Weekly Round-Up Wednesday - 22nd June 2022

Screenshot of Terra Nil
What a Wonderful World

The following post is part of a series of posts that are published every Wednesday to update readers on what I've been playing during the week (this also includes games on my "Pile of Shame"). The games to target are picked by Choicest Games contributors Choona, Luke and myself. As I'll be talking about my progress through these games, there may be spoilers ahead, especially for games containing a narrative. Consider yourself warned.

Old Skies Demo

  • Picked by Me
  • Percentage Complete = 100%

Another demo I tried out during the Steam Next Fest is a point 'n' click adventure by Dave Gilbert. I still haven't played the Blackwell series or Unavowed (despite all of these games sitting in my library) but I've heard good things about them. Western Australian artist Ben Chandler is also involved in this project and that's in fact the first thing I noticed about this adventure: the fidelity of the graphics compared to some of the older AGS adventure games I've played previously. The graphics are outstanding, voice acting is top notch, the premise is intriguing (we're talking about time travel dudes) and there's not really much I can fault about the demo, except they tend to use the word "blast!" a lot as an expletive in the future it seems. Also I encountered the occasional framerate drop for some reason. Not sure what was going on there but otherwise, I'm looking forward to this game and it shall remain on my wishlist.

Lego Brawls Demo

  • Picked by Me
  • Percentage Complete = 100%

Another game I tried during the Steam Next Fest is Lego Brawls which seems to be Lego's answer to Super Smash Bros.. The game's strength also appears to be its weakness, in that it's really simple to learn how to play as you just jump around, mash one key to attack and the other key to trigger special abilities that you can pick up around the level. In the long run though, the game can potentially become quite boring if you're just jumping around and mashing keys to slowly grind in-game currency to unlock more cosmetics. But, this game is meant to be played with friends or family on the couch, I think, so if that's what you're mainly going to be doing, it should fit the bill. Oh, and since it's Lego and it's simple enough to learn, it seems to be a perfect introduction for younger kids to platform fighters, so it's for that reason I'll be keeping this game on my wishlist.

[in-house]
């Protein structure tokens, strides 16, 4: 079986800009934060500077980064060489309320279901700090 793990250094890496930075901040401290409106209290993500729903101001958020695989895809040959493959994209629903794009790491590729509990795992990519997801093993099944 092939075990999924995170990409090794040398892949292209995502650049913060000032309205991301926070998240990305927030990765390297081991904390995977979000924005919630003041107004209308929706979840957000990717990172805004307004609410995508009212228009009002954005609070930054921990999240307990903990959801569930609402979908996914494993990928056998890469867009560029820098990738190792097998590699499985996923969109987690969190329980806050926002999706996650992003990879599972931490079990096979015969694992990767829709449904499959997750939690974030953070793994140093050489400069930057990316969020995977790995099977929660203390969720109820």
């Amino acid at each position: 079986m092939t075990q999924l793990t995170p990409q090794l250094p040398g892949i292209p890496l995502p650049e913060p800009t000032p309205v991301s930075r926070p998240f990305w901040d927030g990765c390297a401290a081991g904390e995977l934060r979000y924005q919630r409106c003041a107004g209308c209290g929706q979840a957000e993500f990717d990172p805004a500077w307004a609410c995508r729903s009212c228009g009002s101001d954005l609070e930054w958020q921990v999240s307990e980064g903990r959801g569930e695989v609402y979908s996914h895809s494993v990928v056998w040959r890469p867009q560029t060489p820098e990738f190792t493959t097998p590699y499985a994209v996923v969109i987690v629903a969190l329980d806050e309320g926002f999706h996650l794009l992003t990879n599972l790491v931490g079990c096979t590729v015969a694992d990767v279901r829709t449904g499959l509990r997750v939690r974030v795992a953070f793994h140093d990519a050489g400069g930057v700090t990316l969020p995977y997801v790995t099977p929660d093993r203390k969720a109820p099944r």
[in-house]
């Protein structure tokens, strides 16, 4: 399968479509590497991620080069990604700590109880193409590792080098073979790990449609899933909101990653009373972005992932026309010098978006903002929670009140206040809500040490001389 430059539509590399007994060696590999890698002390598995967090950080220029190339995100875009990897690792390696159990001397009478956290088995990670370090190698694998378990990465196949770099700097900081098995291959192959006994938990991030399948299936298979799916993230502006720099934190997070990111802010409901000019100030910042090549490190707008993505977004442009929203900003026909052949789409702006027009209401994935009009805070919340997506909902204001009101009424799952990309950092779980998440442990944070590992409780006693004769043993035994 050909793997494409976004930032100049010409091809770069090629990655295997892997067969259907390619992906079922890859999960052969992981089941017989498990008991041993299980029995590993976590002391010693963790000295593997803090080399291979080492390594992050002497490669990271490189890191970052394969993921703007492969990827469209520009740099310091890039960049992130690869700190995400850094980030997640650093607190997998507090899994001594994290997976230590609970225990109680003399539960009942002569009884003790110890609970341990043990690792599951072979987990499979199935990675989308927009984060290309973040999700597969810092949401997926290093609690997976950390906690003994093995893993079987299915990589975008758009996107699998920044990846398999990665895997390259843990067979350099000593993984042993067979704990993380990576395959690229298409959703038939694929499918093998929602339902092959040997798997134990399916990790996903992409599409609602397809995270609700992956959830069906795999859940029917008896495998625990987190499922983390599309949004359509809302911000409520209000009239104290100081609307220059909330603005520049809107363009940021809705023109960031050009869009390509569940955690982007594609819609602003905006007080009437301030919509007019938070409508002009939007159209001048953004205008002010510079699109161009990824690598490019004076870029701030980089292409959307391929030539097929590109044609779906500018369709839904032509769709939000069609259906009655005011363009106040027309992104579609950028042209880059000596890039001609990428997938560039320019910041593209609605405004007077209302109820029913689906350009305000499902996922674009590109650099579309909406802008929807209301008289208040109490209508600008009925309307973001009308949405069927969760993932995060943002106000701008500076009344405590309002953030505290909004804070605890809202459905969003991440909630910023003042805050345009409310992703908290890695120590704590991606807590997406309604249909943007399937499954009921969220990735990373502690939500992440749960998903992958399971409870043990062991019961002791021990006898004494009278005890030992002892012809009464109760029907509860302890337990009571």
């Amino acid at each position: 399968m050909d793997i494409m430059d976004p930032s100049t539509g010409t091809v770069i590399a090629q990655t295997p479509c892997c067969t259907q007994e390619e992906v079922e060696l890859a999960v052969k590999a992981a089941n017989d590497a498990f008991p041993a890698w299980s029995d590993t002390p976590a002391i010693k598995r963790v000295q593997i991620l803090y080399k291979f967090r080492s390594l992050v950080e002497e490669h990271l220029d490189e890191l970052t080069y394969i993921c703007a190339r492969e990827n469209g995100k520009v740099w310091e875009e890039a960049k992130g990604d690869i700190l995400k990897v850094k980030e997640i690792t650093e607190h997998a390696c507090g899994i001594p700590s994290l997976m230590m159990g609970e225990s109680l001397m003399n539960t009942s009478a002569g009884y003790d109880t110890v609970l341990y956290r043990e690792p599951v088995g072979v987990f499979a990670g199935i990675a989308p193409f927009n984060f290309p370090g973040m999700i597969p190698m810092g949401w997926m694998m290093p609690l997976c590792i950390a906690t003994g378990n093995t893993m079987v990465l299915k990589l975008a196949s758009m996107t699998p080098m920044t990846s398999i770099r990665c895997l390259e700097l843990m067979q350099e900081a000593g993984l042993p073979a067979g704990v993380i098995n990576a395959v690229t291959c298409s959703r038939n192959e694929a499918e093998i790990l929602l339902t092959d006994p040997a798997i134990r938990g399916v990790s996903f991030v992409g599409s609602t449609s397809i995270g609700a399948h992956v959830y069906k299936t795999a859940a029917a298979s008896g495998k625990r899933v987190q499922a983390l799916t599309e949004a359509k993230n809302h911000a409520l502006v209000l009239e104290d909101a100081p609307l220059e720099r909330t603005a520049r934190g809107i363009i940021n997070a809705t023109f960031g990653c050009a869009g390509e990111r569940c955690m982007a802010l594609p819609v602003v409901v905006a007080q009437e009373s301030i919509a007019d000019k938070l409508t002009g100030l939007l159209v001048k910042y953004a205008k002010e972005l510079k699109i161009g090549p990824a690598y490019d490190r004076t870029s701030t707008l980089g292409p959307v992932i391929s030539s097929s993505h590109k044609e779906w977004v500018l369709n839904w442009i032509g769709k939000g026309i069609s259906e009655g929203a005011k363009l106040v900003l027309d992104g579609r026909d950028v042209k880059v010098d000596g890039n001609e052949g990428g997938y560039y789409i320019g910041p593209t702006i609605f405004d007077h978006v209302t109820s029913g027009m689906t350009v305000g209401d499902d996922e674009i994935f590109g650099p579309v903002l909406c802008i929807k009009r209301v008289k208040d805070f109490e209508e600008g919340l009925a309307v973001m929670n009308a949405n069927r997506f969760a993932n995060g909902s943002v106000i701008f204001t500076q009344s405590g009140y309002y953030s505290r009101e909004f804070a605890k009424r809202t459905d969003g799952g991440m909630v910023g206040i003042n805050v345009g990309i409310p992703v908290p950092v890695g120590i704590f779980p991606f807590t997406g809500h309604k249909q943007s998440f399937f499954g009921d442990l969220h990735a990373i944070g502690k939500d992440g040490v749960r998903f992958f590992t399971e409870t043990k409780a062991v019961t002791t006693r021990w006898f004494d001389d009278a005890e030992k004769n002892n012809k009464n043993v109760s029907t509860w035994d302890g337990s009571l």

Terra Nil Demo

  • Picked by Me
  • Percentage Complete = 100%

The fourth demo I tried during the Steam Next Fest was Terra Nil. This game is made by the same guys that did Broforce and Genital Jousting so it's quite a different game to their previous offerings. Terra Nil seems to be a calm, soothing, hopepunk game which sends the message that Humans in the future can be positive forces for change if we want to be. You'll be tasked with terraforming wastelands, bringing grass, trees, insects, birds and deer back into the world. You do so by powering up machines on the surface and the game goes through three phases: The first phase involves bringing the humidity and temperature up by improving the soil, irrigating the land and bringing back rivers. In the second phase, you'll need to create biomes such as wetlands and forests until the entire ecosystem is self-sustaining. Once that's done, the third and final phase (but no less important) is to recycle all the machines you used, create an airship out of them, and then fly off to your next mission.